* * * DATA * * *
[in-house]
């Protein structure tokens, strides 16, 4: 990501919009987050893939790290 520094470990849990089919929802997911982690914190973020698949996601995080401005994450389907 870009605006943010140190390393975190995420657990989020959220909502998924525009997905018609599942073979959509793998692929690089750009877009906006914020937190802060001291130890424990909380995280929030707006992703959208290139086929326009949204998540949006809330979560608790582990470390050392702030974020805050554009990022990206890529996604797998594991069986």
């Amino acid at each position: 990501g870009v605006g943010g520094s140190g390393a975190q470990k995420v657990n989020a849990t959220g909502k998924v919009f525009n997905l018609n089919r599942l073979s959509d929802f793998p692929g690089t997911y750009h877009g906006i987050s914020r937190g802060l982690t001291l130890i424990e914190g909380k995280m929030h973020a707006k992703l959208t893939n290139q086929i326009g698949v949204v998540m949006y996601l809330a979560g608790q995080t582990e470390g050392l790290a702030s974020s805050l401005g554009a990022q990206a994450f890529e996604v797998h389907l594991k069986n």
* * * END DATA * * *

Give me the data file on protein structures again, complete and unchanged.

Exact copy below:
[in-house]
């Protein structure tokens, strides 16, 4: 990501919009987050893939790290 520094470990849990089919929802997911982690914190973020698949996601995080401005994450389907 870009605006943010140190390393975190995420657990989020959220909502998924525009997905018609599942073979959509793998692929690089750009877009906006914020937190802060001291130890424990909380995280929030707006992703959208290139086929326009949204998540949006809330979560608790582990470390050392702030974020805050554009990022990206890529996604797998594991069986």
């Amino acid at each position: 990501g870009v605006g943010g520094s140190g390393a975190q470990k995420v657990n989020a849990t959220g909502k998924v919009f525009n997905l018609n089919r599942l073979s959509d929802f793998p692929g690089t997911y750009h877009g906006i987050s914020r937190g802060l982690t001291l130890i424990e914190g909380k995280m929030h973020a707006k992703l959208t893939n290139q086929i326009g698949v949204v998540m949006y996601l809330a979560g608790q995080t582990e470390g050392l790290a702030s974020s805050l401005g554009a990022q990206a994450f890529e996604v797998h389907l594991k069986n």